Research is core to the William T. Grant Foundation, as is the use of the knowledge that results from high-quality, community-based empirical investigations. We are committed to funding the study of 1) programs, policies, and practices to reduce inequalities in the lives of young people and 2) ways to improve how research evidence is produced […]
The bottom line: universities can incentivize faculty to become engaged in responding to real-world problems and having a social impact. Join us in figuring out how to make this happen.
In this essay, Kim DuMont urges advocates for evidence-based policy to attend to the evidence on getting evidence used, and calls on researchers to test new models that take into account the social side of evidence use.
In this post, we share some observations about the work that has been proposed thus far, as well as tips for potential applicants as they prepare their letters of inquiry.
What steps can we take to ensure that access to big data leads to the production of high-quality, useful research evidence? And what else do we need to know to ensure that this evidence is ultimately used by decision makers in ways that benefit youth?
The potential of big data is multiplied when researchers are able to use it to produce work that is relevant to the leaders who make decisions about policies and practices that affect young people.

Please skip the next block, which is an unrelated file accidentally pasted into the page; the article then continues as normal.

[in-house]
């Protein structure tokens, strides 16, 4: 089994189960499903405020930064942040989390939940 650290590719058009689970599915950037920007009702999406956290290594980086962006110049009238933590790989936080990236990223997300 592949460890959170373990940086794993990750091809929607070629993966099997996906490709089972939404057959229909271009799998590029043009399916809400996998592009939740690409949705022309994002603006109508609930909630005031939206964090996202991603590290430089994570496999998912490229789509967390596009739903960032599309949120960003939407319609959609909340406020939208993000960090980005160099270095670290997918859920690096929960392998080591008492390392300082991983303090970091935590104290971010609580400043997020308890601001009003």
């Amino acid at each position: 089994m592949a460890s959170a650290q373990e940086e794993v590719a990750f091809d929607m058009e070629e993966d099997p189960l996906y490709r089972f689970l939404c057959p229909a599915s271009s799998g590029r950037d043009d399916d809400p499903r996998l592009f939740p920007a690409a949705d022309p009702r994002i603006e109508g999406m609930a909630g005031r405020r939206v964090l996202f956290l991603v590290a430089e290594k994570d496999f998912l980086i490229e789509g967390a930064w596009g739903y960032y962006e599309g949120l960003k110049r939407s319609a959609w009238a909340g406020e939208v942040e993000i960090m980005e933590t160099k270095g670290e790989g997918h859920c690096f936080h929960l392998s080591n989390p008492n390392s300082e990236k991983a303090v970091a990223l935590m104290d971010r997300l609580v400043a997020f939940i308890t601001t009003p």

What steps can we take to ensure that access to big data leads to the production of high-quality, useful research evidence?
In 2009, we launched an initiative to study research use in the worlds of policy and practice. Staff assumed that knowing more about the potential users of research would improve the production and use of research, which we defined as empirical evidence derived from systematic methods and analyses. Findings are now accumulating. This essay takes stock of what we are learning about the acquisition, interpretation, and use of research evidence, and briefly describes our call for proposals, cross-cutting themes, and key unanswered questions.
Research evidence has the potential to contribute to child welfare policy and practice, but we know little about its use and impact. We need stronger theories about how decision-makers engage with research evidence. We need studies that explore who uses research, when and why it is called upon, and how it is shared. We also need to understand how child welfare decision-makers integrate research with other types of evidence.